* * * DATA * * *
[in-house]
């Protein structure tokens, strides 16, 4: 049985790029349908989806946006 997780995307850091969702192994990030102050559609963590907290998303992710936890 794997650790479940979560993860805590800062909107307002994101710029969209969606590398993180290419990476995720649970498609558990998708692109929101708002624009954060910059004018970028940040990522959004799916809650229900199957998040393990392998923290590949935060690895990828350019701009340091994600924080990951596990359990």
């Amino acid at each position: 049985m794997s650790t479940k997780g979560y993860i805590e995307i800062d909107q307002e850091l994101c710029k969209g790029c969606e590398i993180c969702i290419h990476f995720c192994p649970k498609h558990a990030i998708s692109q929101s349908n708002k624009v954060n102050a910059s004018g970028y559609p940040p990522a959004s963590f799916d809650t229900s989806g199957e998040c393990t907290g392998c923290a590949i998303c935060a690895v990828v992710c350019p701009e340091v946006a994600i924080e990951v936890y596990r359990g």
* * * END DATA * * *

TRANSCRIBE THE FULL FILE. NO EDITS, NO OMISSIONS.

[in-house]
């Protein structure tokens, strides 16, 4: 049985790029349908989806946006 997780995307850091969702192994990030102050559609963590907290998303992710936890 794997650790479940979560993860805590800062909107307002994101710029969209969606590398993180290419990476995720649970498609558990998708692109929101708002624009954060910059004018970028940040990522959004799916809650229900199957998040393990392998923290590949935060690895990828350019701009340091994600924080990951596990359990």
């Amino acid at each position: 049985m794997s650790t479940k997780g979560y993860i805590e995307i800062d909107q307002e850091l994101c710029k969209g790029c969606e590398i993180c969702i290419h990476f995720c192994p649970k498609h558990a990030i998708s692109q929101s349908n708002k624009v954060n102050a910059s004018g970028y559609p940040p990522a959004s963590f799916d809650t229900s989806g199957e998040c393990t907290g392998c923290a590949i998303c935060a690895v990828v992710c350019p701009e340091v946006a994600i924080e990951v936890y596990r359990g």